The Lime e-scooter concession for Auckland has been extended until the end of March.
In considering the extension, the council had considered its ambitions to be a smart technology city, reduced car dependence and environmental outcomes, as well as safety concerns, Auckland Council chief operating officer Dean Kimpton said.
"We've taken [safety concerns] into account when we've thought about the extension to the trial so the sort of things ... we will work closely with Lime on will be around ambassadors, roaming ambassadors providing education, information, reminding people of safety, pop-up tents and locations where we can inform people.
"We will look at how we can better manage speed - what are the options, the technology options. We will reflect on - with Lime - how we extend that trial and what conditions might be put in place around additional Lime scooters in other parts of Auckland because there is a demand for that."
"It's been fascinating, the significant uptake of e-scooters, and this is not just in response to Lime, it's also in response to people's interest in different modes in transport. We've seen e-scooter growth through private ownership as well," he said.
Auckland Transport's chief executive Shane Ellison said e-scooters helped with encouraging the shift away from private transport in the city.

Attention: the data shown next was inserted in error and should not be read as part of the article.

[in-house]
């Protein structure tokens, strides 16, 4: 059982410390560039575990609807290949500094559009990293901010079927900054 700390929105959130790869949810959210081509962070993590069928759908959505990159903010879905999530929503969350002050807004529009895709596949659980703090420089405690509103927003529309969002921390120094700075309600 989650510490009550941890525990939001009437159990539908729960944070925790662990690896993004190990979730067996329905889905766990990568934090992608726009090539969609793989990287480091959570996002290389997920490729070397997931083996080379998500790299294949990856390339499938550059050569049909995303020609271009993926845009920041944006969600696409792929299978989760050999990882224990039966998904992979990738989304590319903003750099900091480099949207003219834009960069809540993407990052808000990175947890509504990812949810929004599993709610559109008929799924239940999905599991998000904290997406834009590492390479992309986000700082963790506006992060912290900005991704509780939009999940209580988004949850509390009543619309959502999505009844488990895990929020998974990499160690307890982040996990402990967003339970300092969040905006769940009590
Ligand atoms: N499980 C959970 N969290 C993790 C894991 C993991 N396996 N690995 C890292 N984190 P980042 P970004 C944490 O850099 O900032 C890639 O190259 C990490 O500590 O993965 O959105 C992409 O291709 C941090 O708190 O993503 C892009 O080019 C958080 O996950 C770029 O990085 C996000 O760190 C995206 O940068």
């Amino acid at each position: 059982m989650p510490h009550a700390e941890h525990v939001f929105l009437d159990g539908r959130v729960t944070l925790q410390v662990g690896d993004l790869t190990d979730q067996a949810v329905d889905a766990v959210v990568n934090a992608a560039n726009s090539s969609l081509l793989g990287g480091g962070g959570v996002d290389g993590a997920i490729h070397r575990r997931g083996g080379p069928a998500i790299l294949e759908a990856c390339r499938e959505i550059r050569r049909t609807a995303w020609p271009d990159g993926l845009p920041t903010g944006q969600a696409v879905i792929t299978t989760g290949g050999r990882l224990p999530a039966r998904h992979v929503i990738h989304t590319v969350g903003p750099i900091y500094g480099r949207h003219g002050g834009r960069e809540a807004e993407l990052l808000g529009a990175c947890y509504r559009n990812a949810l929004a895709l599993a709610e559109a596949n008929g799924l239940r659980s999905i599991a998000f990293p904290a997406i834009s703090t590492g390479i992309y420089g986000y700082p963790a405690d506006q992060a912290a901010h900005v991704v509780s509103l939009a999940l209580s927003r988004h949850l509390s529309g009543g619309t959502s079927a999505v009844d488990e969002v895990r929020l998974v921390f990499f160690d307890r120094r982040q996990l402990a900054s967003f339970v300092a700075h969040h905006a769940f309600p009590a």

However, he was also conscious of safety and the extended trial would provide a better understanding of the risks of e-scooters.
So far, Lime had been a responsible operator, he said.
Lime's New Zealand launcher Hank Rowe said as part of the extension Lime agreed to ambassadors to "make sure people are doing the right things around our scooters and with our scooters, while at the same time we will be doing pop-ups with Auckland Council."
Lime would be paying for the ambassadors, but how many there would be wasn't decided yet, he said.
Mr Kimpton said the council is pleased with its relationship with Lime and will continue to work closely with it.
The granting of a permanent licence to Lime depended on how well the remainder of the trial went.
The extension to Lime's licence - which will cost $2653.63 - will be processed this week and will end on 31 March.
Lime scooters launched in Dunedin today and they are already established in Auckland, Christchurch and the Hutt Valley. They're also destined to be launched in Queenstown.
In November last year, ACC received more than 80 claims relating to e-scooter injuries.
Mr Rowe said the uptake of its scooters in Auckland had been "phenomenal" and had performed in the top five markets internationally.